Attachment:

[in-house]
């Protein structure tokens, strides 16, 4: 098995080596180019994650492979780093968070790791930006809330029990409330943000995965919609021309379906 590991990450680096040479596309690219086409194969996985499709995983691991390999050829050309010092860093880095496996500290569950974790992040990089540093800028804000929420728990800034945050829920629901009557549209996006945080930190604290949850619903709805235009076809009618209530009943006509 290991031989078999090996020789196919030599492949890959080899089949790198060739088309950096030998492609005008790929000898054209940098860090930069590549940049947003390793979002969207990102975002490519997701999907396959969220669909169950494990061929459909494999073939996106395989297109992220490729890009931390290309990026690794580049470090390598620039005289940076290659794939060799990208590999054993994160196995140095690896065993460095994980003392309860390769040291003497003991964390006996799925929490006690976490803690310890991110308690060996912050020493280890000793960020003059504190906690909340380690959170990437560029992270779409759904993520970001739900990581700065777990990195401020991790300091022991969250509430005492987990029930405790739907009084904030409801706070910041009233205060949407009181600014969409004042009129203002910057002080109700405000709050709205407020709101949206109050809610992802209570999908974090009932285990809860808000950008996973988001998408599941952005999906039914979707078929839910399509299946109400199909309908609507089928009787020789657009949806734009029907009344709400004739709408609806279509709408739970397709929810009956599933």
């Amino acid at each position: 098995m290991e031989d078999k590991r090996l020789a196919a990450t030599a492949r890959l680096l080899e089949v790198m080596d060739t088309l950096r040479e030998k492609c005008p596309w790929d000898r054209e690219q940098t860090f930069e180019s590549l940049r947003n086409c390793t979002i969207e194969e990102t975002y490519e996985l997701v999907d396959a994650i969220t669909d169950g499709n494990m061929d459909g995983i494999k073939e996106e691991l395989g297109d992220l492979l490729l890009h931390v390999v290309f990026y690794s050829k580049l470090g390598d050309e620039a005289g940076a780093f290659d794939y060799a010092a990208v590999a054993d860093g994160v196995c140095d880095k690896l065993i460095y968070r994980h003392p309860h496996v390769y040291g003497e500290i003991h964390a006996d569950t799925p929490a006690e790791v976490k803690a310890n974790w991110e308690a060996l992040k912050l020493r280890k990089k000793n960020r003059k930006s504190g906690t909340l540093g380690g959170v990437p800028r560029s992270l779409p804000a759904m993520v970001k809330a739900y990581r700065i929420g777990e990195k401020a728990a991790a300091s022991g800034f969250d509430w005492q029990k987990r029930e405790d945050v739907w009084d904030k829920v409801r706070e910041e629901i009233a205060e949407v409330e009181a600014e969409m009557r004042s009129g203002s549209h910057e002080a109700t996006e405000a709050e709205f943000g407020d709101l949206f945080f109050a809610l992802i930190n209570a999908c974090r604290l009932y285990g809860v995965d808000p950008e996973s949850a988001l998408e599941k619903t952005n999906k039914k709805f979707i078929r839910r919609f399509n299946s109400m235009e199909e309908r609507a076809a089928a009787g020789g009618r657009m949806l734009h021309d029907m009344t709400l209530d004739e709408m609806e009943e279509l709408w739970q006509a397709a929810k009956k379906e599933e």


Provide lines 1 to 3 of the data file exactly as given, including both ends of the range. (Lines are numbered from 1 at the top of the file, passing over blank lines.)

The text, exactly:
[in-house]
């Protein structure tokens, strides 16, 4: 098995080596180019994650492979780093968070790791930006809330029990409330943000995965919609021309379906 590991990450680096040479596309690219086409194969996985499709995983691991390999050829050309010092860093880095496996500290569950974790992040990089540093800028804000929420728990800034945050829920629901009557549209996006945080930190604290949850619903709805235009076809009618209530009943006509 290991031989078999090996020789196919030599492949890959080899089949790198060739088309950096030998492609005008790929000898054209940098860090930069590549940049947003390793979002969207990102975002490519997701999907396959969220669909169950494990061929459909494999073939996106395989297109992220490729890009931390290309990026690794580049470090390598620039005289940076290659794939060799990208590999054993994160196995140095690896065993460095994980003392309860390769040291003497003991964390006996799925929490006690976490803690310890991110308690060996912050020493280890000793960020003059504190906690909340380690959170990437560029992270779409759904993520970001739900990581700065777990990195401020991790300091022991969250509430005492987990029930405790739907009084904030409801706070910041009233205060949407009181600014969409004042009129203002910057002080109700405000709050709205407020709101949206109050809610992802209570999908974090009932285990809860808000950008996973988001998408599941952005999906039914979707078929839910399509299946109400199909309908609507089928009787020789657009949806734009029907009344709400004739709408609806279509709408739970397709929810009956599933």
């Amino acid at each position: 098995m290991e031989d078999k590991r090996l020789a196919a990450t030599a492949r890959l680096l080899e089949v790198m080596d060739t088309l950096r040479e030998k492609c005008p596309w790929d000898r054209e690219q940098t860090f930069e180019s590549l940049r947003n086409c390793t979002i969207e194969e990102t975002y490519e996985l997701v999907d396959a994650i969220t669909d169950g499709n494990m061929d459909g995983i494999k073939e996106e691991l395989g297109d992220l492979l490729l890009h931390v390999v290309f990026y690794s050829k580049l470090g390598d050309e620039a005289g940076a780093f290659d794939y060799a010092a990208v590999a054993d860093g994160v196995c140095d880095k690896l065993i460095y968070r994980h003392p309860h496996v390769y040291g003497e500290i003991h964390a006996d569950t799925p929490a006690e790791v976490k803690a310890n974790w991110e308690a060996l992040k912050l020493r280890k990089k000793n960020r003059k930006s504190g906690t909340l540093g380690g959170v990437p800028r560029s992270l779409p804000a759904m993520v970001k809330a739900y990581r700065i929420g777990e990195k401020a728990a991790a300091s022991g800034f969250d509430w005492q029990k987990r029930e405790d945050v739907w009084d904030k829920v409801r706070e910041e629901i009233a205060e949407v409330e009181a600014e969409m009557r004042s009129g203002s549209h910057e002080a109700t996006e405000a709050e709205f943000g407020d709101l949206f945080f109050a809610l992802i930190n209570a999908c974090r604290l009932y285990g809860v995965d808000p950008e996973s949850a988001l998408e599941k619903t952005n999906k039914k709805f979707i078929r839910r919609f399509n299946s109400m235009e199909e309908r609507a076809a089928a009787g020789g009618r657009m949806l734009h021309d029907m009344t709400l209530d004739e709408m609806e009943e279509l709408w739970q006509a397709a929810k009956k379906e599933e």